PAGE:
Herald-Guide Outdoor Report with Bruce McDonald

Duck hunting opener crowded, reds still biting in Bayou Couba

Special to the Herald-Guide

November 12, 2008 at 4:18 pm  | Mobile Reader | Pring this storyPrint 

Herald-Guide Outdoor Report with Bruce McDonald
Last Tuesday was a historical day in our Nations history. For many outdoorsmen, as for myself, it was a day off to take care of hunting and fishing needs, too. The weather was clear, cool, with light winds. It was a perfect day to be off.

After voting early in the morning, I made my way to Churchill Hunting Club in Avondale to put in a feeder and tidy-up my shooting lanes. The primitive arms season, black power, opened Saturday, Nov. 8 and runs until Nov.14 in Area 6.

Small branches and miniature talo trees blocked my view while sitting in the stand. Not wanting to take a chance on one of these small obstacles, I cleared the shooting lanes and put up a corn feeder. While walking the shooting lane, I found two trails crossing the shooting lane and made mental notes.

There were deer tracks on both side of the shooting lanes and found a good size rub. If you ride your shooting lanes, sometimes you will miss a game trail. I like to walk and find these hot spots.

Before I departed, the deer stand was cleaned and ready for use Saturday morning. My preparations were final and all I had to do was show up, open the windows, and hunt.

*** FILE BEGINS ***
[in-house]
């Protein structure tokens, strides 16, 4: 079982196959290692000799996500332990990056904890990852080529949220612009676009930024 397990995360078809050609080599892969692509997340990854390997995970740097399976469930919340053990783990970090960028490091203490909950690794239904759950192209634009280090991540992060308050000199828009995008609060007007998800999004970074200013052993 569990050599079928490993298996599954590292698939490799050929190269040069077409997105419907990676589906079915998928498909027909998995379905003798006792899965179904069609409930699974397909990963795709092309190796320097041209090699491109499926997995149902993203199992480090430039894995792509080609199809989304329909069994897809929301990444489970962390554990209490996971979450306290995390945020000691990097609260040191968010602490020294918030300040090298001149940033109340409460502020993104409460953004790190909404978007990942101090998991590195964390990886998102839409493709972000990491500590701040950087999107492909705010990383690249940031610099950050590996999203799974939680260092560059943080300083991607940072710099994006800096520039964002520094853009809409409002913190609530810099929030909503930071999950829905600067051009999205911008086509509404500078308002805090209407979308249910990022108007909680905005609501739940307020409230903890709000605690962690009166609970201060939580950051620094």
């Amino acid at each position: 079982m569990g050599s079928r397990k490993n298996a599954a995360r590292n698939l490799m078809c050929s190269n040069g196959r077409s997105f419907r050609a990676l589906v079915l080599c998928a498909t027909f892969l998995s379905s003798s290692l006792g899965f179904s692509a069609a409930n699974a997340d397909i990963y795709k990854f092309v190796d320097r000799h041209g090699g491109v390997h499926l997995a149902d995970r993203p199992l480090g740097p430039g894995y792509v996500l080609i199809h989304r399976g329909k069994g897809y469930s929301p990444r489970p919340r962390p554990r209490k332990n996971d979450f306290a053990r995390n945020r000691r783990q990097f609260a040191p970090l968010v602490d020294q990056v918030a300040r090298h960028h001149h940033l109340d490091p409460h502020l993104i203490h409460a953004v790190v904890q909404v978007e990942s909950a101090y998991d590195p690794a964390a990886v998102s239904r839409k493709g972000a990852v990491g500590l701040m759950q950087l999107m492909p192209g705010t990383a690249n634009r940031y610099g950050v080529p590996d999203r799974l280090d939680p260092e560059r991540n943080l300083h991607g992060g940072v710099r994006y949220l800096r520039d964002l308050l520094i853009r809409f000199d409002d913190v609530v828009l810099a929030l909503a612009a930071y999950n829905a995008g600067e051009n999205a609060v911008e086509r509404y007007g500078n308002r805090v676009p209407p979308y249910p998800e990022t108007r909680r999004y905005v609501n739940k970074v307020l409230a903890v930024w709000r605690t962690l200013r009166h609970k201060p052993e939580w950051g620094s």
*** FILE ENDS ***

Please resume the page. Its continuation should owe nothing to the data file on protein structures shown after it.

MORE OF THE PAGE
Stopping at Pier 90, Courtney Mongrue informed me, they are open again. They have worms, minnows, and ice for fishermen wanting to go out. Ms. Carol told me the speckled trout were at the mouth of Bayou Couba in Lake Salvador.

According to HHS sophomore Jason Noto and senior Jordan Unger who hunted Salvador WMA opening morning, an incredible amount of duck hunters showed up. The area had plenty of ducks, they said, but hunting was hard because of the amount of shooting in the area.

After getting home I went through the ritual of calling people who tell me, “Call me when you need someone to go with” Ten to twelve calls later, without any response; the decision was made to go alone.

Back at the Pier 90 boat launch for 2 p.m., Ms. Carol informed me, someone had just picked-up and had caught 45 beautiful sac-a-laits at the dead end of the Gulf Canal in the Management area. They were using the black and chartreuse mini jig, fishing in the middle of the canal.

Trying to come up with a game plan on where to fish, I remembered last week Rusty Tardo and Captain Mike Daigle had been catching specs and reds at the Christmas Tree line. So with three options, I headed towards the mouth of Bayou Couba for option one. option two would be in the Gulf Canal for sac-a-laits, and option three would be the Christmas tree line for specs and reds. When I reached the mouth of Bayou Couba there were no boats. I dropped anchor and began fishing. But after 15 minutes of throwing a blue and chrome Rattle Trap and the 2-inch chartreuse and glow sparkle beetle, my game plan was staying with option one. After catching 15 speckle trout and three redfish, it was time to head home to clean and cook.

Duck season open in the West Zone

The first split for the West Zone opened Saturday morning, Nov. 8 and will run until Nov. 30. The second split will re-open Dec. 13 to Jan. 18. Rick Jones from the LWF commented, “The youth hunt in Lake Salvador went well last weekend. Good numbers of gray ducks, teal, and coots were killed. But on opening morning and after a mild cold front, fewer grays, teal and coots were killed.




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